Oh, and while I'm still thinking about it Mr. Sanders, the B-52 isn't nor has it ever been the "Stratocruiser". It's officially known as the Stratofortress although it's mostly called the BUFF. Apache helicopters belong to the Army, not the Air Force and we haven't had the F-111 or F-4 in inventory for a couple of decades.
UPDATE (Dale): And while I'm still thinking about it, I kinda liked this part:
Many of the contract workers are former military Special Forces troops, such as Navy Seals and the Army's Delta Force. The Seals conduct their operations with the philosophy of "spray and pray," a credo which seems to determine a good deal of the behavior of the mercenaries working for Blackwater USA...
I don't think anyone with any experience of SEALs—or Delta Force, for that matter—would classify them as "spray and pray" kinds of guys. They're actually more "double-tap to the forehead" kinds of guys.
But, of course, it's so much more fun to read it prof. Sanders' way.
I also liked this bit:
Trying to calculate CO2 pollution for military flying is near impossible. For one thing, if we consider the Stealth F-117, we know nothing of its fuel consumption.
He then manages to divine—without any knowledge whatsoever of the F-117's fuel consumption—how much carbon the F-117 spewed into the air, which, when you think about it, is a pretty neat trick.
According to the 2006 Navy Almanac, at the beginning of 2006, the Navy held an inventory of 285 combat and support ships, along with 4,000 planes and helicopters. The DoD keeps classified the number and kinds of vessels stationed in the Gulf. But, we do know that President Bush ordered the USS Stennis and the USS Ronald Reagan to the Gulf in January 2007 as part of the surge. He also sent a "strike group," led by the nuclear aircraft carrier the USS Eisenhower, along with a cruiser, a destroyer, a frigate, a submarine escort, and a supply ship. Already sitting in the Gulf were ten other "Carrier Task Forces" built around the aircraft carriers Kitty Hawk, Constellation, Enterprise, John F. Kennedy, Chester W. Nimitz, Carl Vinson, Theodore Roosevelt, George Washington, Harry S. Truman, and the Abraham Lincoln. Ninety attack planes sit on each carrier’s deck, ready at any moment to fly into combat.
He’s pushing his fact-luck with the JFK also, as I thought it was already stateside, due to it being decommisioned in March of 2007. It was already in Mayport on 2/20/2007, as it left there that day, so I would think it was there a bit before that.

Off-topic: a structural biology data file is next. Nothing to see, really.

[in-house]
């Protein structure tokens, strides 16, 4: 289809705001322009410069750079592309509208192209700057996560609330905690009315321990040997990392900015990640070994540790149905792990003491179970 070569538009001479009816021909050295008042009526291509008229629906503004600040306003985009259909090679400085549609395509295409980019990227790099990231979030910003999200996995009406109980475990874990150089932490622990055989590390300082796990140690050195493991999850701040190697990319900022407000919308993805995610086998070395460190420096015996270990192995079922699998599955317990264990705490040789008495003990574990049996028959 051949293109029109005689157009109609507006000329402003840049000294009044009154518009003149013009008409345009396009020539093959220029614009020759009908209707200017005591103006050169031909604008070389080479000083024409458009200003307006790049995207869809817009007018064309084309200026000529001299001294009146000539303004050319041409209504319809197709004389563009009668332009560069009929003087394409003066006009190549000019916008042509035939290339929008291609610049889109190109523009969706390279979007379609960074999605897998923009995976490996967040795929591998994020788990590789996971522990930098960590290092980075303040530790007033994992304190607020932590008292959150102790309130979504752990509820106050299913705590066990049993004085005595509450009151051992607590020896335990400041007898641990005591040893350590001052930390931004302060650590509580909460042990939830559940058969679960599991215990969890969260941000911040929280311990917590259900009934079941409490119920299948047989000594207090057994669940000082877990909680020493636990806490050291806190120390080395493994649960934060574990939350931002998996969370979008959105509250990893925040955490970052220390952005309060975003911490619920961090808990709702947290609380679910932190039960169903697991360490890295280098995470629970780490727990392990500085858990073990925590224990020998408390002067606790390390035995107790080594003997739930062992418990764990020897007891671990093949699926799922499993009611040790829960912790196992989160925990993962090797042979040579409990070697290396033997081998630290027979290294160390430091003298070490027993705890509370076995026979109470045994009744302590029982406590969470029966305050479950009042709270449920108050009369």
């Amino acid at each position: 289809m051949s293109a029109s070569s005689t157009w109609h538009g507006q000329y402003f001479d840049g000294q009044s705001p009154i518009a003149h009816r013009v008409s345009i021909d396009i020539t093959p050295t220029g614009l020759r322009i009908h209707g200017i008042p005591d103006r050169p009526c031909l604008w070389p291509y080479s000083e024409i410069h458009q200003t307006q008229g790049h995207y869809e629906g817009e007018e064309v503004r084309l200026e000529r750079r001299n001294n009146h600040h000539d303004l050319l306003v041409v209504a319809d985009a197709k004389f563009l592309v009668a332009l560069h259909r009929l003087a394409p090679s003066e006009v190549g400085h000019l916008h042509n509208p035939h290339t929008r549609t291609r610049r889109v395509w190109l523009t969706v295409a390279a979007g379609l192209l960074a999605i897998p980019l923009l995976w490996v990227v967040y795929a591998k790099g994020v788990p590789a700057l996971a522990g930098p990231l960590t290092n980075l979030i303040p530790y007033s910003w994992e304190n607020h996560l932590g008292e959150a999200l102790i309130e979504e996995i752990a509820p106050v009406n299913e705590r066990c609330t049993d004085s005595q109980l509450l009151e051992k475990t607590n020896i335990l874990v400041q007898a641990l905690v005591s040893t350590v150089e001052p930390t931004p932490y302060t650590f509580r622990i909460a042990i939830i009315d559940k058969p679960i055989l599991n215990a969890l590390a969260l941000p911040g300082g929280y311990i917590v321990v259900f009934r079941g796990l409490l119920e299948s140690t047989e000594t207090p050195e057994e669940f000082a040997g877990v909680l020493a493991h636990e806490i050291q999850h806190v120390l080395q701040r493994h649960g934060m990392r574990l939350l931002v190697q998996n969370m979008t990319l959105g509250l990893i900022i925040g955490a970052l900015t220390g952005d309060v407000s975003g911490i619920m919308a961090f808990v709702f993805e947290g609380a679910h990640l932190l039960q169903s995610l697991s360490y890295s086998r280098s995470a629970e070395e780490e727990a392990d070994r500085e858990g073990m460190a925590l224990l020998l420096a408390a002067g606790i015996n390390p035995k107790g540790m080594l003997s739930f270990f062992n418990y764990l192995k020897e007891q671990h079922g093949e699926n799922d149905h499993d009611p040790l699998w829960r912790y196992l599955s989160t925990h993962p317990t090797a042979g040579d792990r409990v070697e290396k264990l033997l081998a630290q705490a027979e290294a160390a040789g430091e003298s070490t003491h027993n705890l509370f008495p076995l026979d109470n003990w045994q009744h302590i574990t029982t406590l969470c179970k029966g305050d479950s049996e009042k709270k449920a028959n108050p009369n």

He also gots his facts wrong about the 747 fuel capacity. According to Boeings website, a 747-400 Domestic has a MAXIMUM fuel capacity of 53,985 U.S. gal and a maximum takeoff weight of 833,000 lb. This is WAY, WAY, WAY different than the 675-ton carbon output he quotes in the article! The plane can’t even carry more than 27 tons of fuel!
Do you know how long it took me to find that out. Oh, about 5 seconds on Google then about 20 seconds on the Boeing website. He just must be too lazy to look up the information himself.
There’s got to be some sort of negative feedback for this kind of crap, and I’m going to give it the old college try.
I’m writing a letter to the Fulbright committee about the level of sheer unadulterated ignorance displayed by a "Senior Fulbright Scholar", and asking them if this the quality of intellectual discourse that they want associated with the name "Fulbright". I thought about doing the same to both Pitzer College and Peter S. Gold, but since Pitzer’s Home Page features a big blurb on "Social Justice", and a google search on Mr. Gold’s name brings up a Newsmeat page showing major contributions to Tom Lantos, that would be a waste of time. The Fulbright committee, OTOH, might worry about the "brand".
The guy is listed as "Emeritis", which is academic shorthand for "retired but we can’t kick him out". I suspect we’re looking at a flaming leftist in his dotage.
From the Huffington Post’s first paragraph "The Army tries to keep its entire inventory of Abrams tanks up and running in Iraq—all 1,838 of them." The Army has a heck of a lot more than 1800 Abrams, and the writer looks to be confusing the first Gulf War in 1990-91 with the current operation: http://www.fas.org/man/dod-101/sys/land/m1.htm
The same with his bit about F-117s. The 1300 sorties were during Desert Storm.